linguistic prosody, but a glance at Steele's explanation

of his symbolic apparatus should establish that modern

prosody is two hundred years behind the times.

1st ACCENT. Acute/ grave "- , or both combined ,-... '--"" in a variety of circumflexes
2nd Q UANTITY. Longest 9 , long ? , short Y ,shortest I

3rdly PAUSE or silence. Semi brief rest , minim rest - , crotchet rest I , quaver rest ...,

4thly EMPHASIS or Cadence. Heavy 4 , light •• , lightest

5thly FORCE or quality ofsound. Loud e , louder e e , soft ~ , softer ~ ~ Swelling or increasing in loudness ~, decreasing in loudness or dying away ~ , Loudness uniformly continued ~
(p. 24)

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In Steele's application of this apparatus to the opening

three lines of Paradise Lost, we find the conventional

printed poem transformed into a diagram of its aural


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Whatever our opinion of the accuracy of Steele's interpretive technique, we must accept that he succeeds in exposing a number of tacit assumptions about the poem on the page that we, in the later twentieth century, still often take for granted. It is difficult to determine precisely how the cognitive function of recognizing a "poem" as a printed format influences the more complex procedure of understanding its effects or reading it aloud, but as Rice and Walker have demonstrated, the two processes are by no means discrete. Steele goes even further than his contemporaries in his complete rejection of the printer's measure and his replacement of this by a format which is designed to record the precise duration, stress value and demarcation of formal components.The poem, in lines, has been effectively rejected in favor of a visual format where written language and symbols are predicates of 15 \ its ideal aural presence.

The hypothesis of having all poems printed as musical scores is rather difficult to contemplate, but Steele's dedication to the visible format is no more than a logical extension of Woodford's claim that the silent recognition even of the poetic line can have a serious influence upon sound and meaning.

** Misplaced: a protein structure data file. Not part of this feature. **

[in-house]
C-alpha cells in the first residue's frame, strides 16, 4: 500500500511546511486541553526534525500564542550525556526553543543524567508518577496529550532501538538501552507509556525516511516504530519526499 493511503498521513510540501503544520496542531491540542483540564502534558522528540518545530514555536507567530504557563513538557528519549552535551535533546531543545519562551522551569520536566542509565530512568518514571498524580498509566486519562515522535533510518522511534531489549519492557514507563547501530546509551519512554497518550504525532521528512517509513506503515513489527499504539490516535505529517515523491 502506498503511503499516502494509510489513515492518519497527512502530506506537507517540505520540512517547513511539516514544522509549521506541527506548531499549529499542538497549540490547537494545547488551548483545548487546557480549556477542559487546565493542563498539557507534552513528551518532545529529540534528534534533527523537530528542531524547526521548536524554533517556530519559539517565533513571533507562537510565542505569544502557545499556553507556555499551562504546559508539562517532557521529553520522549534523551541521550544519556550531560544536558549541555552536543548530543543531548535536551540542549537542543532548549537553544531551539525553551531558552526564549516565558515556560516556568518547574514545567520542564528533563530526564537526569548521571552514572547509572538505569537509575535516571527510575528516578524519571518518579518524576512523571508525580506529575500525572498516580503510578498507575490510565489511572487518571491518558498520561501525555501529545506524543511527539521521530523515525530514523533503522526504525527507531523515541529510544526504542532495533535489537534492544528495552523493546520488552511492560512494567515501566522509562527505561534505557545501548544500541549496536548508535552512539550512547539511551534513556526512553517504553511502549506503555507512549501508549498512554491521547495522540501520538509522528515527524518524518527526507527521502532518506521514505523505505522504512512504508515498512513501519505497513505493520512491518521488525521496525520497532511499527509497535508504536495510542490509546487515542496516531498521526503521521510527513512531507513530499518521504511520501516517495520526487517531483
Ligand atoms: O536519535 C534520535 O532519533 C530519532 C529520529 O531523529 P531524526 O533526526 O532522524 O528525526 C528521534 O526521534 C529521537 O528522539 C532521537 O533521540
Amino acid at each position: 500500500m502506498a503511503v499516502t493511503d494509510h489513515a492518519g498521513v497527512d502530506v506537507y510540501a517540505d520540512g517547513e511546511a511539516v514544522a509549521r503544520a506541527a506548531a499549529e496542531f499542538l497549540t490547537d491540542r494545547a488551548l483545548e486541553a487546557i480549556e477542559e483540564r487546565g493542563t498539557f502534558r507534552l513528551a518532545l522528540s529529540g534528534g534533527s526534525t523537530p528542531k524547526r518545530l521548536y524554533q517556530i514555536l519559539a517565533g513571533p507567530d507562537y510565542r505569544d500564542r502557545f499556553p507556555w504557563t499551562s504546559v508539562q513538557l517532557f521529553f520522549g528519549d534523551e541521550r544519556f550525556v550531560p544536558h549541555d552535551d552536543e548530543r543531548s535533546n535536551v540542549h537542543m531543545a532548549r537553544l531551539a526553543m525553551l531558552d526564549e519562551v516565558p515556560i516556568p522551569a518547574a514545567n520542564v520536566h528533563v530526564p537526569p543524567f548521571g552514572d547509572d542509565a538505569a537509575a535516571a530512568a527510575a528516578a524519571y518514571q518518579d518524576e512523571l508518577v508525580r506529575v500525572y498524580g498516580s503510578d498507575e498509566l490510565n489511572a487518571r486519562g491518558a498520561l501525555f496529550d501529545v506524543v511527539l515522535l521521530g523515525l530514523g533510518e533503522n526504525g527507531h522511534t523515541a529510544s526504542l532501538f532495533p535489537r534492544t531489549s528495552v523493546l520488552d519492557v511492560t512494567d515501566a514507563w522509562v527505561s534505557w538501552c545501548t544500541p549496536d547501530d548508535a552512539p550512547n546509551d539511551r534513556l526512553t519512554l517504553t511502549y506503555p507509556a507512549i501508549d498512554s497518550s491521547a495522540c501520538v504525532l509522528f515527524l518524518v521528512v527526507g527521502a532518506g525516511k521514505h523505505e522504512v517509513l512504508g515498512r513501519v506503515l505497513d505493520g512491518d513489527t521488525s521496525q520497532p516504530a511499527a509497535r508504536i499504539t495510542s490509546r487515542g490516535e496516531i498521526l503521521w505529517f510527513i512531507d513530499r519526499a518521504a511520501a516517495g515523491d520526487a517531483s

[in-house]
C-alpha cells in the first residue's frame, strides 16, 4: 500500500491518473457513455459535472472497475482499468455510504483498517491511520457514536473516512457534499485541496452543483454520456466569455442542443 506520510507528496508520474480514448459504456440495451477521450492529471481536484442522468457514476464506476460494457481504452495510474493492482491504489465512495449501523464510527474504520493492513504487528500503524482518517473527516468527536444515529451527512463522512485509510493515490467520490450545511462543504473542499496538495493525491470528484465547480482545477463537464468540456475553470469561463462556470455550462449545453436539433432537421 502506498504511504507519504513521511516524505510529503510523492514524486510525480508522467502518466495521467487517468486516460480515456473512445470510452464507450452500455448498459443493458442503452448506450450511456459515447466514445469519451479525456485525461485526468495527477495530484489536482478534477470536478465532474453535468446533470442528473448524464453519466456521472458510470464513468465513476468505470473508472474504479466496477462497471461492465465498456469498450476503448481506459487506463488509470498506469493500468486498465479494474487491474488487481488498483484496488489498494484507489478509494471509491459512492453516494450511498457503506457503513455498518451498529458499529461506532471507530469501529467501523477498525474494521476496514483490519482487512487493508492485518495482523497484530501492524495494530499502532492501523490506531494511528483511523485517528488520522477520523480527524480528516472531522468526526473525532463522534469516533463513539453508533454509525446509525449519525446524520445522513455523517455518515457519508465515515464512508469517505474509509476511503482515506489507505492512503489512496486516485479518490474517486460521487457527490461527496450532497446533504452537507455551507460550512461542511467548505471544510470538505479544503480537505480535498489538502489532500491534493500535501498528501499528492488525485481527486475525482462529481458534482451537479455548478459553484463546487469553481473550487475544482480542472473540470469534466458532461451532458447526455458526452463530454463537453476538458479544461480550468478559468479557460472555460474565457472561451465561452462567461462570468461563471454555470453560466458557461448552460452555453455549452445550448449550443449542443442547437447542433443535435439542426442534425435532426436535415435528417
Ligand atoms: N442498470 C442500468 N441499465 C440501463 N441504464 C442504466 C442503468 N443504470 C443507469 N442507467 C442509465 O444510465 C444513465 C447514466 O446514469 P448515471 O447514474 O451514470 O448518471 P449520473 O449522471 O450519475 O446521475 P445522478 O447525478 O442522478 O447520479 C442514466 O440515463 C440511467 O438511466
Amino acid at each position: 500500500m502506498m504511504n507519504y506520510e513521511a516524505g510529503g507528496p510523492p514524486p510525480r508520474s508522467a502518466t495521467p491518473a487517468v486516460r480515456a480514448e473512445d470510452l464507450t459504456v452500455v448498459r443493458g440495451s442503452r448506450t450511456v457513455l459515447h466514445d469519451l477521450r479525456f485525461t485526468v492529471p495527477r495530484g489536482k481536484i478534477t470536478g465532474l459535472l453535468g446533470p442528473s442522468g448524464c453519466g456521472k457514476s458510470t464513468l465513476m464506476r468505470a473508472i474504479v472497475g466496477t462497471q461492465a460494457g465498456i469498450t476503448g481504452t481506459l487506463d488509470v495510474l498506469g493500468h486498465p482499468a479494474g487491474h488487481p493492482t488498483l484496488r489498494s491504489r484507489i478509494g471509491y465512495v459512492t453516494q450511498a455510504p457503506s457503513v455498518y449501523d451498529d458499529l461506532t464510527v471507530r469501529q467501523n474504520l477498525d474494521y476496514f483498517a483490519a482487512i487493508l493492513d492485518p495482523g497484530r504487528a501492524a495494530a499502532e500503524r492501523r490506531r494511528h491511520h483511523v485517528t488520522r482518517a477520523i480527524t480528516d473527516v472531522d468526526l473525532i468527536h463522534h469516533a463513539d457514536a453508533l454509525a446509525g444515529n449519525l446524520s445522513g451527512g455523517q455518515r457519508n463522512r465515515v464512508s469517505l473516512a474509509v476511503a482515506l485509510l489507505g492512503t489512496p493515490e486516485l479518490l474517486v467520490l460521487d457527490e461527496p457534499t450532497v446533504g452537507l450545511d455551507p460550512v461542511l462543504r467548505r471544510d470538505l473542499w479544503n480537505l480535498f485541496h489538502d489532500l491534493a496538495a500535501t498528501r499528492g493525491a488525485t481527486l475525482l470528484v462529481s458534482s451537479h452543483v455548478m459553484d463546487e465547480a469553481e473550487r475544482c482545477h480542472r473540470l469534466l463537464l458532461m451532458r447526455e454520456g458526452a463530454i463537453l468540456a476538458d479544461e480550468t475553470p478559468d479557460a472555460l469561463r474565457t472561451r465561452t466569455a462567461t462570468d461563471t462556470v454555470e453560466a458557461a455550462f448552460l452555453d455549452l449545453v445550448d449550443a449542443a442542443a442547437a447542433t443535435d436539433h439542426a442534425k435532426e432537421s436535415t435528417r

Paradise Lost offered the most complex points of controversy in the visual/aural debate because of its status as the first major English poem to deploy varied and extended rhythmic sequences unregimented by rhyme or regular syntactic closure-its true rhythmic and prosodic identity thus became a matter of opinion. But critical discussion of the relationships between visual cognition and oral performance extended far beyond the problems raised by blank verse.

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Steele's musical score is the most precise and meticulous attempt to recreate the aural poem in visual form, but the whole tradition of aural/visual speculation is underpinned by the implication that during the journey from creation to reading, the poem might well

Bradford Winter 198 9

acquire and discharge several distinct, and possibly irreconcilable, patterns of rhythm and meaning.
In his 1789 "Essay on Rhythmical Measures," Walter Young considers the relationship between the reader and the written text to be an essential determinant in these matters.
A very gentle hint will incline a hearer to count off such feet by combinations of the smaller even numbers. For this little more is necessary than to write them out in separate lines. The tones of the voice, with which a person is disposed to read lines of such even measure, are often sufficient to direct the hearer to the number according to which they are framed.6
Young raises the question of whether it is the poem or the shape of the poem which conditions the reader's awareness of its structural form. It is a very short step from this implicit recognition of the power of visual form to the acceptance of silent reading as a process of appreciation quite separate from the ideal of oral performance, and this is exactly what we find inThomas Barnes' 1785 essay, "On the Nature and Essential Characteristics of Poetry as distinguished from Prose."
The musicalness and flow of numerous composition, which charms the ear of every judicious reader, is certainly felt most strongly, where it is read aloud, with taste and expression. But when read with the eve only, without the accompaniment of the voice, there is a fainter association of the sound, the shadow of the music, as it were, connected with the words; so that we can judge exactly of the composition as if it were audible to the ear. This habit of composition associating sound with vision, is formed gradually by habit .... And some Gentlemen are said to have acquired this art of mental combination so perfectly, as to read, even the notes of a musical composition with considerable pleasure ...7•